Understanding Argument Assignment Number Two
With custom macro B there are two different forms of argument assignment for the G65 command to call a custom macro. By far, the more popular is argument assignment number one.
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With custom macro B there are two different forms of argument assignment for the G65 command to call a custom macro. By far, the more popular is argument assignment number one. Here are most of the local variable representations in with argument assignment number one:
A: #1, B: #2, C: #3, D: #7, E: #8, F: #9, H: #11, I: #4, J: #5, K: #6, M: #13, Q: #17, R: #18, S: #19, T: #20, U: #21, V: #22, W: #23, X: #24, Y: #25, Z: #26
While the local variable number selection may not make complete sense, these local variables are used in the custom macro to represent their corresponding letter addresses when argument assignment number one is used.
Now, here are the local variable representations when argument assignment number two is used:
A: #1, B: #2, C: #3, I: #4, J: #5, K: #6, I: #7, J: #8, K: #9, I: #10, J: #11, K: #12, I: #13, J: #14, K: #15, I: #16, J: #17, K: #18, I: #19, J: #20, K: #21, I: #22, J: #23, K: #23, I: #25, J: #26, K: #27, I: #28, J: #29, K: #30, I: #31, J: #32, K: #33
Notice that the letter addresses A, B, and C are followed by ten sets of I, J, and K. A, B, and C work just as they do in argument assignment number one, but I, J, and K are a little different. Think of the first set of I, J, and K as I(1), J(1), and K(1). Think of the second set as I(2), J(2), and K(2) – and so on through I(10), J(10), and K(10). Again, you’ll have up to ten sets of I, J, and K with which to work.
The first I in the G65 command will be represented by local variable #4; the first J by #5; the first K by #6. The second I in the G65 command will be represented by #7; the second J by #8, and the second K by #9. The tenth I in the G65 command (if there are ten) will be represented by #31, the tenth J by #32, and the tenth K by #33. Here’s an example call statement using argument assignment number two:
N010 G65 P1002 A1.75 B-0.6 C1.0 I12.0 J1.75 I35.0 J1.625 I175.0 J1.1 I25.0 J1.75 I113.0 J1.75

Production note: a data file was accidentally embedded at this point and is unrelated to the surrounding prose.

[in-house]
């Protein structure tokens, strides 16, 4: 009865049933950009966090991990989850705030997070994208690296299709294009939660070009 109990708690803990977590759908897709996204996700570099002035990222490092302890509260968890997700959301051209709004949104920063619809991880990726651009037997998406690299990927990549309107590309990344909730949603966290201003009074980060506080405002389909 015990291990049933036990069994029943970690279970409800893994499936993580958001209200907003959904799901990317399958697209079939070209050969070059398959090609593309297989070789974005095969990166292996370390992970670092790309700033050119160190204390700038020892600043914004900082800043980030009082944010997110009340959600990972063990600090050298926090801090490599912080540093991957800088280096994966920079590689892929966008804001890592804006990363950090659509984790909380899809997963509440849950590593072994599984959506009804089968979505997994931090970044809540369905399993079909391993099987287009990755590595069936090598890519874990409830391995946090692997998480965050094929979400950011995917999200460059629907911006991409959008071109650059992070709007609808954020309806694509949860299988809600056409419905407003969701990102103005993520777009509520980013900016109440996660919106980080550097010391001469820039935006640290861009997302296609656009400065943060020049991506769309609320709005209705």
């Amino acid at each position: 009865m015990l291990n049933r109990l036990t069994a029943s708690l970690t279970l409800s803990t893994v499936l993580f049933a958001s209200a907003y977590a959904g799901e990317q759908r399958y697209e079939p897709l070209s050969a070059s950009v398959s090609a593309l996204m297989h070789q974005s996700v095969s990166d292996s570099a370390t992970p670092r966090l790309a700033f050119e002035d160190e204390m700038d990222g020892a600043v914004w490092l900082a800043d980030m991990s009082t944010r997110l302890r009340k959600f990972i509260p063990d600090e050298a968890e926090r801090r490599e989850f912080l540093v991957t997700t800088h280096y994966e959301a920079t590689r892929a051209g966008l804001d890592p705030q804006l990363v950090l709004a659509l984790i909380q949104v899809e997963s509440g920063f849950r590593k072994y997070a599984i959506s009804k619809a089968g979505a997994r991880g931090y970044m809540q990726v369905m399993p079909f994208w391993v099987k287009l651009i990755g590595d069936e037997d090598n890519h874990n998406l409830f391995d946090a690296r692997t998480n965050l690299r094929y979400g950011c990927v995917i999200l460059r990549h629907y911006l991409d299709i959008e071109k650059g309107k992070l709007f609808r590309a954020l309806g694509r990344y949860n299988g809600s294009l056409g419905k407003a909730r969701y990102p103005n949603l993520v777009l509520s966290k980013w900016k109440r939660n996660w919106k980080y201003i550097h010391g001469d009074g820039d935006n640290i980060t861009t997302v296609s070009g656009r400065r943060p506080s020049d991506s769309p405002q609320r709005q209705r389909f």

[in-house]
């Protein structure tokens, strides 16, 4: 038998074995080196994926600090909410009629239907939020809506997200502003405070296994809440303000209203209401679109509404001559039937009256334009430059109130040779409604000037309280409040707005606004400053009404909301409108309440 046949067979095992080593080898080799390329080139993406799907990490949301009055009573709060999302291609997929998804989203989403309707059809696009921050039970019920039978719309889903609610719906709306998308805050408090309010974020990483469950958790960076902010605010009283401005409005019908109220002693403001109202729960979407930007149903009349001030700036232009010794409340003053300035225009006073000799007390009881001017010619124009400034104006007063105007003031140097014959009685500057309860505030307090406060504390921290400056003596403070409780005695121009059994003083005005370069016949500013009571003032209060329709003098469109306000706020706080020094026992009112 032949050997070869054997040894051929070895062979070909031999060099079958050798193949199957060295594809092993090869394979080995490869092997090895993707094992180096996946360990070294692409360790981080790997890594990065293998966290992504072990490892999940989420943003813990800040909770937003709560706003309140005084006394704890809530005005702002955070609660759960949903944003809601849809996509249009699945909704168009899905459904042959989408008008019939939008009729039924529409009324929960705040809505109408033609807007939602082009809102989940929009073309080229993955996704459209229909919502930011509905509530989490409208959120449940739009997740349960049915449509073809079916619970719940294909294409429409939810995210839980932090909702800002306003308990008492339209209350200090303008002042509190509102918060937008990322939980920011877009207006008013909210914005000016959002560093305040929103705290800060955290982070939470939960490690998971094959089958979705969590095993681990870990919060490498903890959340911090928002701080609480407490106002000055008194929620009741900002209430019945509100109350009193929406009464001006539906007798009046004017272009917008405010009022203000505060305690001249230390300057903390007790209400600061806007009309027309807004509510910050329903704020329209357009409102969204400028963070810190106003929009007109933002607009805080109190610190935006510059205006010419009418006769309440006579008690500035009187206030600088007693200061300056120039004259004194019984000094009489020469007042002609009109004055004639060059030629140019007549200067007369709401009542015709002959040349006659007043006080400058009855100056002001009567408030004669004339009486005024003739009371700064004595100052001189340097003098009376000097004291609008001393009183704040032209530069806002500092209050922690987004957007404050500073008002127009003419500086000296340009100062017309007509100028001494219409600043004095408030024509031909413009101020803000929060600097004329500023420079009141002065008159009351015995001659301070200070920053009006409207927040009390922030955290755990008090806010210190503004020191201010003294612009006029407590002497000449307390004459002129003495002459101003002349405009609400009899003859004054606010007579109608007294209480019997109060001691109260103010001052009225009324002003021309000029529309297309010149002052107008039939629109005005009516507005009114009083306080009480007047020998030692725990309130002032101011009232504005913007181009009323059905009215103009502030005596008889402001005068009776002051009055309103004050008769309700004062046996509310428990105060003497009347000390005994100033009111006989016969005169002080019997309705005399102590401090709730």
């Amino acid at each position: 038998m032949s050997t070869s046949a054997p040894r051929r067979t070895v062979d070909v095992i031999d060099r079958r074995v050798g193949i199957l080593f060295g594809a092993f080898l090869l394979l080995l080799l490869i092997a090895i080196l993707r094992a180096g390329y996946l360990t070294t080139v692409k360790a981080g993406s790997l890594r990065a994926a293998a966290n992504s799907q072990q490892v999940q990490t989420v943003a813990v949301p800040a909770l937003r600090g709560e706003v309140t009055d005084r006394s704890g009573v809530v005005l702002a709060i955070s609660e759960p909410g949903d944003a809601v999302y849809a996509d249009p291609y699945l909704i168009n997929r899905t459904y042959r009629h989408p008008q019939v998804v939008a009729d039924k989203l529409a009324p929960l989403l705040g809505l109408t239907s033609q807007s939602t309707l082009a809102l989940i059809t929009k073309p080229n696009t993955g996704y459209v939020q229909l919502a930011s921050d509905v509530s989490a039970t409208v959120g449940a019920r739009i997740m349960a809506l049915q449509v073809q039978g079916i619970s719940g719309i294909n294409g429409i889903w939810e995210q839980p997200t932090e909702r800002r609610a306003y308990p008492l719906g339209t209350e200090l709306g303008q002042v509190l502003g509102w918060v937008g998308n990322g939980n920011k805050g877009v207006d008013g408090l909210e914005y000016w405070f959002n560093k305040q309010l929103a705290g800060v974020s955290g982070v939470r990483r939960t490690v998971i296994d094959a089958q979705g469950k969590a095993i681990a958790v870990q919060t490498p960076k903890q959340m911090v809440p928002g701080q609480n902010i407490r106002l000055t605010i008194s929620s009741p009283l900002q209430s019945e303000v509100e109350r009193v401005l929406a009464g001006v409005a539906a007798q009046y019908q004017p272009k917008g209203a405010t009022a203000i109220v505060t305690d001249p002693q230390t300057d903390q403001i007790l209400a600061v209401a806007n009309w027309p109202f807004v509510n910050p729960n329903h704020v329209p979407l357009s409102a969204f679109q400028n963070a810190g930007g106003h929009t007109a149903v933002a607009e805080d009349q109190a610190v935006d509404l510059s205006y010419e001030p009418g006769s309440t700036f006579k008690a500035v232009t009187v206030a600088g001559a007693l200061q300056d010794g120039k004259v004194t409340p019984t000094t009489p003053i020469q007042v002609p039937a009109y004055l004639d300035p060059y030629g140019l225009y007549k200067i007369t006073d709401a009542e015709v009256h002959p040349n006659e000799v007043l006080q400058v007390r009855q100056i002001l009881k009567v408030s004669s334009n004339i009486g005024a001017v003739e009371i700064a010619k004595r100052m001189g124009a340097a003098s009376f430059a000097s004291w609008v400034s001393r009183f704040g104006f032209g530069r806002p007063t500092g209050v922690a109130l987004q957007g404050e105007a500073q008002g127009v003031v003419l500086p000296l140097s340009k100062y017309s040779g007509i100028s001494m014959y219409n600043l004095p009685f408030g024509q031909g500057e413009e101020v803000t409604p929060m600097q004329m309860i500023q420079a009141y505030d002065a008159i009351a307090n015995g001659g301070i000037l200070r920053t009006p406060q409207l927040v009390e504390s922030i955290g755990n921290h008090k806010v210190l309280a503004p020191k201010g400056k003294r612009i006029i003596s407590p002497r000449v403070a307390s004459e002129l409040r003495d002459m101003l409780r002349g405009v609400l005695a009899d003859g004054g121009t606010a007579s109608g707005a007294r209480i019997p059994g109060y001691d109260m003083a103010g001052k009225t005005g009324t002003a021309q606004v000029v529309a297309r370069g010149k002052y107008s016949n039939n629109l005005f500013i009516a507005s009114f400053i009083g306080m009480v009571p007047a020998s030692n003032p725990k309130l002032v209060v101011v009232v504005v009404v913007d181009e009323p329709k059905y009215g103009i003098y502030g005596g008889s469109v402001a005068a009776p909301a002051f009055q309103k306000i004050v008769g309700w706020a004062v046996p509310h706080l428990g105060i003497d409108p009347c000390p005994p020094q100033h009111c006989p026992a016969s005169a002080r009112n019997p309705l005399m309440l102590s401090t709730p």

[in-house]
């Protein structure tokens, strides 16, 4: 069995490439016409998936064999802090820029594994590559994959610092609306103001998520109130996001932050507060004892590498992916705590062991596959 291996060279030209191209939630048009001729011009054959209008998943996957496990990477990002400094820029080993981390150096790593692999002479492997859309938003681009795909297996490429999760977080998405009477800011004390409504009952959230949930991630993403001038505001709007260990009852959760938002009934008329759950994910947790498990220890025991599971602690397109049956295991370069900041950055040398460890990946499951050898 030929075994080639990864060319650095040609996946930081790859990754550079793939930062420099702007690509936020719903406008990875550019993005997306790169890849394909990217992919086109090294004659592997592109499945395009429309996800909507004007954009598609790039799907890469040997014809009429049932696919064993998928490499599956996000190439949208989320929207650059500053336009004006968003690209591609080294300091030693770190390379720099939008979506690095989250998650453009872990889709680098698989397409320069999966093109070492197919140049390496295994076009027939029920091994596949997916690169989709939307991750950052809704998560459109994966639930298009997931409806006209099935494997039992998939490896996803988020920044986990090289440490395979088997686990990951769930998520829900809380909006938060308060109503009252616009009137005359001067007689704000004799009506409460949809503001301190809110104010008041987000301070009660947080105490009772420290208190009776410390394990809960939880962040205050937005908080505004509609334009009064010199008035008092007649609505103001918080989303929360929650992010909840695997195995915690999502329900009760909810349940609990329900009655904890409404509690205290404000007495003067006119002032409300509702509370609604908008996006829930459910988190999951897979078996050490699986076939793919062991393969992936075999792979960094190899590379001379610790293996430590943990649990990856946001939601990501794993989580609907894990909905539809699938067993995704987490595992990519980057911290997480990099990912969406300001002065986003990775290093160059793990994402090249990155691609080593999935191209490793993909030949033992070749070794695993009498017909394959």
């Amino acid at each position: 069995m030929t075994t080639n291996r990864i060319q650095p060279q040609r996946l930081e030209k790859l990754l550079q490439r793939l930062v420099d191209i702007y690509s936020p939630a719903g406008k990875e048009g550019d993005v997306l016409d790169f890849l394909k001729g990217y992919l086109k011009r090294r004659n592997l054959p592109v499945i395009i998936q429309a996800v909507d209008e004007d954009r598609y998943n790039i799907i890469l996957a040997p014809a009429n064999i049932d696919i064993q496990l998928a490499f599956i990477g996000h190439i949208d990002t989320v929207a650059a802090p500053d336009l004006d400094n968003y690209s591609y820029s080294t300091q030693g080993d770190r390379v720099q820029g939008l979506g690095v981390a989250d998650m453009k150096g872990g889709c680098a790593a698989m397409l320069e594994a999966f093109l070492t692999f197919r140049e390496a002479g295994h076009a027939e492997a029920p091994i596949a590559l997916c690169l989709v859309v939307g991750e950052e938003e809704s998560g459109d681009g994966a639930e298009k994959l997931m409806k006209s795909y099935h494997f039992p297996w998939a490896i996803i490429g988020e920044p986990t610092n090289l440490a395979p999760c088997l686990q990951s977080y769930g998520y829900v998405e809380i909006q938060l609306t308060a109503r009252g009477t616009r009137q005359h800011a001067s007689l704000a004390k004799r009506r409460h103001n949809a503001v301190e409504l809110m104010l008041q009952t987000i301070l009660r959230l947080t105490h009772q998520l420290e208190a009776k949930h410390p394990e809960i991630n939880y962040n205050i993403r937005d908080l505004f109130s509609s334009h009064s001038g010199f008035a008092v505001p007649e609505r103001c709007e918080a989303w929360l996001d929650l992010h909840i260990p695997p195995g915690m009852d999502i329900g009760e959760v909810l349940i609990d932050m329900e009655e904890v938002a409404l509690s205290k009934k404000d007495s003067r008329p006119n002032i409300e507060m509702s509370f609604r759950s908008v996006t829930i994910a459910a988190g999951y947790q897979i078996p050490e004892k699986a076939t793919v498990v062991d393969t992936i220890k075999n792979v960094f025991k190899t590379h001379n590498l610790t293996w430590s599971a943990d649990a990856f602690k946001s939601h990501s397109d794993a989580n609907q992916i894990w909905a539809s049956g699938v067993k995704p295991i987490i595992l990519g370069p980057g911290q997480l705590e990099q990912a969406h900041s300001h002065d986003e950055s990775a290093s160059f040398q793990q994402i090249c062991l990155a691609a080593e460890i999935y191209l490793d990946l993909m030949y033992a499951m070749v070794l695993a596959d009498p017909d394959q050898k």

K is not being used in this example. Here is how the local variables will be assigned:
#1: 1.75, #2: -0.6, #3: 1.0, #4: 12.0 #5: 1.75, #7: 35.0, #8: 1.625, #10: 175.0, #11: 1.1, #13: 25.0, #14: 1.75, #16: 113.0, #17: 1.75
You may be wondering why argument assignment number two is so important. This method of argument assignment is helpful—and possibly the only way to handle the application—when you want to pass groups of information to the custom macro. Up to ten groups (ten sets of I, J, and K) containing three pieces of information each (again, I, J, and K values).
One potential application might be a tool life management system. Up to ten groups of tools could be specified in the G65 command, containing three pieces of information per group (possibly tool type, tool life in number of parts, and how many replacement tools are in the group).
The drawing below is for a circular cam—it’s actually the previously shown example.
As you can see, we’re using I and J (K is not needed) to specify the rises and falls around the cam. I specifies the angular length of the current rise or fall and K specifies its ending radius. Letter address A specifies the starting radius, B the depth to mill, and C the incremental angle for calculations (C1.0 will cause each movement around the cam to be 1.0 degree).
Here is the calling (main) program:
O2001 (Main program for cam)
N005 G54 (Set program zero)
N010 G65 P1002 A1.75 B-0.6 C1.0 I12.0 J1.75 I35.0 J1.625 I175.0 J1.1 I25.0 J1.75 I113.0 J1.75 (Mill entire cam)
N015 M30 (End of program)
Again, this kind of argument assignment makes it very easy to specify groups of data to your custom macro. With our cam example, a cam with up to ten rises and falls can be easily defined and machined.
There is not enough room to provide the entire cam custom macro program here. If you would like to see full program, visit http://www.cncci.com/resources/tips/arg2.htm.